The U.S. Department of Agriculture last week approved the sale of genetically modified apples that don’t turn brown when exposed to air. The apples, Artic Granny Smith and Artic Golden Delicious, are reportedly identical to conventional apples, aside from the fact that the gene which controls the browning process has been turned off. Artic apples will soon be planted on U.S. soil and consumers can expect them to be available for sale in local supermarkets within the next few years.

Genetically modified fruits usually have genes added to their genomes that give them a “natural” resistance to certain types of pests or fungi. What makes the non-browning apple different from other genetically modified food is that rather than adding genes to the product, scientists have deleted one. Due to the gene deletion, the Arctic Apple produces too little of the enzyme necessary to facilitate the browning affect, Discover Magazine reported.

The Canadian-born Artic apples are also making news, because unlike other genetically modified foods, its alteration is for purely aesthetic reasons. Although there is absolutely no nutritional difference between eating a browned apple and eating a white one, browned apples are commonly mistaken as going bad and are thus thrown away. It’s hoped that preventing apples from going brown will cut down on food waste and prevent the public and supermarkets from disposing of fruit before its due date.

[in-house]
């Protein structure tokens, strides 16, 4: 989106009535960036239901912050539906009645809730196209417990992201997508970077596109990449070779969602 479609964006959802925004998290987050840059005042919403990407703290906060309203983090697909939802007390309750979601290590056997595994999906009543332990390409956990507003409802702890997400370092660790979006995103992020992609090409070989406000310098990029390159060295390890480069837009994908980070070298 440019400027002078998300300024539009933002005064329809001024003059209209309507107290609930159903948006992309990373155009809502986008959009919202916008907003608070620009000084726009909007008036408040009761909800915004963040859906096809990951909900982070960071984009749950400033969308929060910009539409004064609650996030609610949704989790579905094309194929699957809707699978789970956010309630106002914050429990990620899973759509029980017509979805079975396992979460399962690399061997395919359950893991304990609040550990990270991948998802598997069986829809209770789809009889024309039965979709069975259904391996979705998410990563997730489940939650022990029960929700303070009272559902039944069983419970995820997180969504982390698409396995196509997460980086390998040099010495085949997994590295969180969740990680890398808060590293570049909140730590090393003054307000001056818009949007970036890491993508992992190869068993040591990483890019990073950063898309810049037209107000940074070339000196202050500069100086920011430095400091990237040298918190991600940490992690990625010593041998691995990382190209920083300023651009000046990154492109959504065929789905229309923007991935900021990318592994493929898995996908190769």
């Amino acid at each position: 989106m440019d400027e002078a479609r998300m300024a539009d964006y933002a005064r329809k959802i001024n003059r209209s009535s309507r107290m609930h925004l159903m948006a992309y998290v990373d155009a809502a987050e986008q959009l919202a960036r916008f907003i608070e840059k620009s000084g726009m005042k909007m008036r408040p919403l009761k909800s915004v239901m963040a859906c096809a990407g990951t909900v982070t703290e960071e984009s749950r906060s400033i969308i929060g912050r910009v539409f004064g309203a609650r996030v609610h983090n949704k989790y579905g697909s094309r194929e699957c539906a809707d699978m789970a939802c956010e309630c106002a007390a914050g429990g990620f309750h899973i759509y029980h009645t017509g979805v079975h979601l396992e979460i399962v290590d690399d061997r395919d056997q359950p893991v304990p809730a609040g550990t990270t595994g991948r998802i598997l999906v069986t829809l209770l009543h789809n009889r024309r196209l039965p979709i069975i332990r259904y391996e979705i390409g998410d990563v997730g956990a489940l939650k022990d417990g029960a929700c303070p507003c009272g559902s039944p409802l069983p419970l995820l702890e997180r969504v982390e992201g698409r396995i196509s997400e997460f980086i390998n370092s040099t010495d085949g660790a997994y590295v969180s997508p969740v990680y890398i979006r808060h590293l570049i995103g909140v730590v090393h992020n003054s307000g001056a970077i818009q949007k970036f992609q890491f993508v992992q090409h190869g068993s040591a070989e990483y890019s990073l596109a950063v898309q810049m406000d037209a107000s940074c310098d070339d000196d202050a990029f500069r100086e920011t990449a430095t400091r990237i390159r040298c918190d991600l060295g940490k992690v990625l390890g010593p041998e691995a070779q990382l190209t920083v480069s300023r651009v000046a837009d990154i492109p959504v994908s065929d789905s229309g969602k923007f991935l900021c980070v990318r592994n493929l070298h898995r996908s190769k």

Okanagan Specialty Fruits Inc. believes that its Arctic apple will be a much more cost effective way to keep apples whiter longer, as opposed to the chemical antioxidant calcium ascorbate, which is already used by many food industries, such as McDonald's, to keep their apples from going brown.

Still, McDonald's and other retailers, such as Gerber, have made it clear that they have no plans on including the genetically modified fruit on their list of ingredients, The Packer reported.

Despite the criticism the apple is facing, its creators are insisting that the only difference between it and its non-modified counterpart is its resistance to oxidation.

“All we’ve done is reduce the expression of a single enzyme; there are no novel proteins in Arctic fruit and their nutrition and composition is equivalent to their conventional counterparts,” CEO Neal Carter said in a press release.

Although it will be a few years before these super apples become a ubiquitous product, the apple industry awaits FDA approval, which would be considered a major win.

“We have been on standby, anticipating this decision and preparing to answer consumer questions about what their choices will be — now and down the road,” said Wendy Brannen, director of consumer health and public relations for the Vienna, Va.-based U.S. Apple Association, The Packer reported.

Greek reported that there are certain limits to the Arctic apple’s resistance to browning. Since a different chemical process is related to the actual rotting of the apple, the apples will still become discolored if forgotten in the back of the fridge for a month.

When the apples do become available for purchase, they will be specifically labeled so that consumers are aware of which produce has been genetically altered and which has not.